The Russian option

The second alternative is to divert the gas allocated for the Iran-Pakistan gas pipeline project to an offshore pipeline project being planned by Russia. The Russian firm Gazprom is conducting a study to build an offshore pipeline project from Iran to India passing through Gwadar.

Pakistan and Russia inked a memorandum of understanding in February this year to conduct a feasibility study to implement the US$10 billion offshore gas pipeline. However, even that option seems unlikely in the current scenario. In November, 2018, a team from Iran which included legal experts, arrived in Pakistan to discuss the execution of the gas pipeline project.

Naturally, the Iranian team was of the view that US sanctions would not affect the gas pipeline project. However, Pakistan feared being brought under US sanctions if it went ahead with the deal. The US has already warned Pakistan about its sanctions and asked it not to move on the gas pipeline following the sanctions imposed by the Trump administration.

The pipeline is slated to deliver 21.5 million cubic meters of gas per day to Pakistan.

Trump had announced the re-imposition of sanctions on Iran on May 8, 2018, when he signaled US withdrawal from the Joint Comprehensive Plan of Action (JCPOA). He also threatened to slap secondary sanctions on foreign companies that do business with Iran.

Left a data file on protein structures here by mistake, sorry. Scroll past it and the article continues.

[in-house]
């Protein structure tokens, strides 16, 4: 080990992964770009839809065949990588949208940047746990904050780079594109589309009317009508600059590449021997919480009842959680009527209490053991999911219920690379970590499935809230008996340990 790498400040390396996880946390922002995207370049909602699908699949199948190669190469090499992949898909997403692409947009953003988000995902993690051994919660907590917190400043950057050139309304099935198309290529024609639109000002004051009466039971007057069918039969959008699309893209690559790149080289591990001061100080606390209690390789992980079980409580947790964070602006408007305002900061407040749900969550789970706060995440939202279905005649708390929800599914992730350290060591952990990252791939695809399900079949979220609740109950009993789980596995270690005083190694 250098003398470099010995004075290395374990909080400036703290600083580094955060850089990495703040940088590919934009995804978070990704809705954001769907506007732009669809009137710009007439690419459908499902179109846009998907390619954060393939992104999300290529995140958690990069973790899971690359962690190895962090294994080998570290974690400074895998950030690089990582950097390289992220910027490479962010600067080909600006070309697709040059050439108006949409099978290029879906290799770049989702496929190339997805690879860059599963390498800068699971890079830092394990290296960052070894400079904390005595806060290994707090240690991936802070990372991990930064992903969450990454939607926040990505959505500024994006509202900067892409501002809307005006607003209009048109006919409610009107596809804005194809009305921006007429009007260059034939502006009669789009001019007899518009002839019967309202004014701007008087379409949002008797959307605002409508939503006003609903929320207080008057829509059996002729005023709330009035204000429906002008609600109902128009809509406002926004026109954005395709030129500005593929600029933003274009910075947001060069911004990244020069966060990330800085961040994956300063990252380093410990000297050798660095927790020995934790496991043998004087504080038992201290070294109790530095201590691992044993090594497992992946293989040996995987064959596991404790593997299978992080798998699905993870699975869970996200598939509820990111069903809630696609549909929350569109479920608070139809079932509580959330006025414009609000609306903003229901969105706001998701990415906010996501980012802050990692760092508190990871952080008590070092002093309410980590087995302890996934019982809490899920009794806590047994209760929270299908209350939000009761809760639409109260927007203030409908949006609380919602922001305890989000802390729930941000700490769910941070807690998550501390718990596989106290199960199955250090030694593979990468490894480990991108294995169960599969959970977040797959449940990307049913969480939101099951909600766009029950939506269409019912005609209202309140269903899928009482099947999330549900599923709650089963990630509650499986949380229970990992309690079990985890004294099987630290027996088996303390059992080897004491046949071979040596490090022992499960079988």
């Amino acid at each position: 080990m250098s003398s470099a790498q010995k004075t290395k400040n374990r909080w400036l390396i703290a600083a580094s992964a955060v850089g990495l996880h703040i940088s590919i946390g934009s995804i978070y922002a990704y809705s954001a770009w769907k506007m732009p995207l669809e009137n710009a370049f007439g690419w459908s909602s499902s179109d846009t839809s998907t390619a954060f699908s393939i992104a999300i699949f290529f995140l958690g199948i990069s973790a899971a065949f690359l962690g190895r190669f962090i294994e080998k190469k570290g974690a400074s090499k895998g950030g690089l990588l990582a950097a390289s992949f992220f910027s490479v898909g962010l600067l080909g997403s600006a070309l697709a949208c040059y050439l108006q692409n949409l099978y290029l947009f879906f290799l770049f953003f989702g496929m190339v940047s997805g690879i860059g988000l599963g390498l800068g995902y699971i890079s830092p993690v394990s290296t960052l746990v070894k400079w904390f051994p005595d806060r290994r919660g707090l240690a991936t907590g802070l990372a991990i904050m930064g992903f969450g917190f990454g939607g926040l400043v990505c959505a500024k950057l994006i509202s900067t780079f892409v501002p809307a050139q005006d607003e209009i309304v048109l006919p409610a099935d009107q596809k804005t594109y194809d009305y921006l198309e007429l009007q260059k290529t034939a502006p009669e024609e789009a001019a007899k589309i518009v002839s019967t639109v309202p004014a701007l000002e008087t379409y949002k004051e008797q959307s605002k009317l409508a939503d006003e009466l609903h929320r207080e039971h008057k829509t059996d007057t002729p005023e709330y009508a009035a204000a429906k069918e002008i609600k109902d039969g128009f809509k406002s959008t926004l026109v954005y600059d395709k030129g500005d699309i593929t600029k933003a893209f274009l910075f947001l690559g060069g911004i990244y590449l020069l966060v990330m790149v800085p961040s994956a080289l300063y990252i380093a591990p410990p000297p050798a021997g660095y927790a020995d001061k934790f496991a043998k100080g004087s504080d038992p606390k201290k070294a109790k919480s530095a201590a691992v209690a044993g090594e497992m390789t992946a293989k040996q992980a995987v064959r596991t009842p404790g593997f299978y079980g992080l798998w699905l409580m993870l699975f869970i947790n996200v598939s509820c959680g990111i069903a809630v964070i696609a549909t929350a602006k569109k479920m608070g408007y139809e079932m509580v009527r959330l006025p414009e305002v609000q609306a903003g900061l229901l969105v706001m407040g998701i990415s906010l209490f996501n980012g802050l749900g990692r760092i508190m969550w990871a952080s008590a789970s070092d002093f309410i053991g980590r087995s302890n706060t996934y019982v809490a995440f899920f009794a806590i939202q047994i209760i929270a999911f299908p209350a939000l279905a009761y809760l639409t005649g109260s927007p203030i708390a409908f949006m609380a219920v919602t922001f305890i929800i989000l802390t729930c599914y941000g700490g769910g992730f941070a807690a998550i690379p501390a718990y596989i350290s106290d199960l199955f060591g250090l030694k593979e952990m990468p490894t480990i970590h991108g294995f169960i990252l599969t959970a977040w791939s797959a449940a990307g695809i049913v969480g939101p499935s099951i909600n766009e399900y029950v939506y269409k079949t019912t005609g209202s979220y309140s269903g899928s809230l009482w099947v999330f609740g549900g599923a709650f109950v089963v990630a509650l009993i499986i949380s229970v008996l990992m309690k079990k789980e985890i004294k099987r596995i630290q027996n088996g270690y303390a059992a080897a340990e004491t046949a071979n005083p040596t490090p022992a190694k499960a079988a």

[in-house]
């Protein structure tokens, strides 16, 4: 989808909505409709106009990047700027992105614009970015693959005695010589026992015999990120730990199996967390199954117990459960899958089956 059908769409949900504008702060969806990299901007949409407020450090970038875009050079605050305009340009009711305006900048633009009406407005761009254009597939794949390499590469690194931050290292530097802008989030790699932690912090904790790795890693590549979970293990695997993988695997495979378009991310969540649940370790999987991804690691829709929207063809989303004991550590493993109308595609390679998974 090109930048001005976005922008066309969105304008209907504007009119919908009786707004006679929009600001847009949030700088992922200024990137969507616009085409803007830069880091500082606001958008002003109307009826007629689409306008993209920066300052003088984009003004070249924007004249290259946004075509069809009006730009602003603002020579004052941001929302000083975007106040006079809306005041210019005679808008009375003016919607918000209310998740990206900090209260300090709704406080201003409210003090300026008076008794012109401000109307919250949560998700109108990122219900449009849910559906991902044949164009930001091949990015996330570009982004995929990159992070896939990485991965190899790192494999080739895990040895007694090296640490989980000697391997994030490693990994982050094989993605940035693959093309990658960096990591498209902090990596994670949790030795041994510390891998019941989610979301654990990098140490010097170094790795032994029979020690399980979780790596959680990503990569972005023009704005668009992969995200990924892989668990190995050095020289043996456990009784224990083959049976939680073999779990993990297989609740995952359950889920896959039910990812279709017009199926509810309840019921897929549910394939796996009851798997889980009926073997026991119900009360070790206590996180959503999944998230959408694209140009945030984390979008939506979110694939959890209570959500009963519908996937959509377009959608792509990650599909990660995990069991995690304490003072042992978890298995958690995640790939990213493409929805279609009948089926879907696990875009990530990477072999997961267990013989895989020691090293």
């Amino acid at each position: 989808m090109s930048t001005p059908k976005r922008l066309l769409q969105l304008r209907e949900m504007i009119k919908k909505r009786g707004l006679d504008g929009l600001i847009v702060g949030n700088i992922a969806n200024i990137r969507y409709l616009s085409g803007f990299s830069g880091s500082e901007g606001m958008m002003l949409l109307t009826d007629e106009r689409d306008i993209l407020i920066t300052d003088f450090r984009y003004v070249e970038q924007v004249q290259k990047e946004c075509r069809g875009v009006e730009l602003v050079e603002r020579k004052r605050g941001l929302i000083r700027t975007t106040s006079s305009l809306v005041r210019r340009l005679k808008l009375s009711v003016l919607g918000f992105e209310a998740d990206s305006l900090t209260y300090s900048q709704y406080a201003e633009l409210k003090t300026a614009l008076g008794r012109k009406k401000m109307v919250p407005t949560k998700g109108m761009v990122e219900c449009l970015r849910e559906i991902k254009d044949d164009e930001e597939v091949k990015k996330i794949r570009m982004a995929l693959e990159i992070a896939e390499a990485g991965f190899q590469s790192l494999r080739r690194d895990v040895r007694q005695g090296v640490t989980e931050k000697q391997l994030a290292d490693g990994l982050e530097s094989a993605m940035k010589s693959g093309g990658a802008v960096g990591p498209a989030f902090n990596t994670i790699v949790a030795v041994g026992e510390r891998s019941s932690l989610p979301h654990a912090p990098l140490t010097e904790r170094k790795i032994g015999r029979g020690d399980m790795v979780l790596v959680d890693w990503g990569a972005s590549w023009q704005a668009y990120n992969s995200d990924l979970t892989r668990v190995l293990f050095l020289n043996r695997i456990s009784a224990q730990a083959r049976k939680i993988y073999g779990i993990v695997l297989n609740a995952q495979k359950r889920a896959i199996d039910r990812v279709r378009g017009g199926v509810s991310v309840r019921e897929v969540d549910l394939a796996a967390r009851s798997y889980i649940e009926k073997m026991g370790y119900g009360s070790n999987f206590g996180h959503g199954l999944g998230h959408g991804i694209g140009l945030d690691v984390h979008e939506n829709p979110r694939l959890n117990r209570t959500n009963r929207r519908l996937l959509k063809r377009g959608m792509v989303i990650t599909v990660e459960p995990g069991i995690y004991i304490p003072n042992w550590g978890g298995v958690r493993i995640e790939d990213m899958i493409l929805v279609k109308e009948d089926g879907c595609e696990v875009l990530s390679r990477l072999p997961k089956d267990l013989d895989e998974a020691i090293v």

Meanwhile, the Iranian delegation lobbied hard with Pakistan to implement the project. Iran, Pakistan and India were to be the key partners, while Russia was invited as an observer. However, Pakistan said that gas under IP gas pipeline project and the offshore gas pipeline would come from Iran and therefore, Pakistan should implement only one project. It could be either the offshore gas pipeline or the IP gas pipeline.

Iran had agreed to implement the offshore gas pipeline project. Under the new model, the gas volume allocated for the IP gas pipeline project would be diverted to the offshore gas pipeline project. Iran had agreed to follow this model and officials were of the view that they would be supporting this model.

Officials with the federal Petroleum Division said that Iranian team was scheduled to visit Pakistan on June 19, and these two options would be discussed. During the visit of Prime Minister Imran Khan to Iran in April, Iranian President Hassan Rouhani took up the matter with the Pakistani side, and officials of two sides had also held a meeting on this project. Iran had also offered Pakistan the opportunity to implement the project through a ‘third party’. However, nothing came out of these meetings.

Shahid Khaqan Abbasi, former Petroleum Minister, said that Pakistan could not implement the IP gas pipeline project even through a third party. “Pakistan will not be able to generate funds. Even old oil contracts were facing sanctions and India and China are facing disruptions and challenges in oil imports,” he said.

Leave a comment

Your email address will not be published.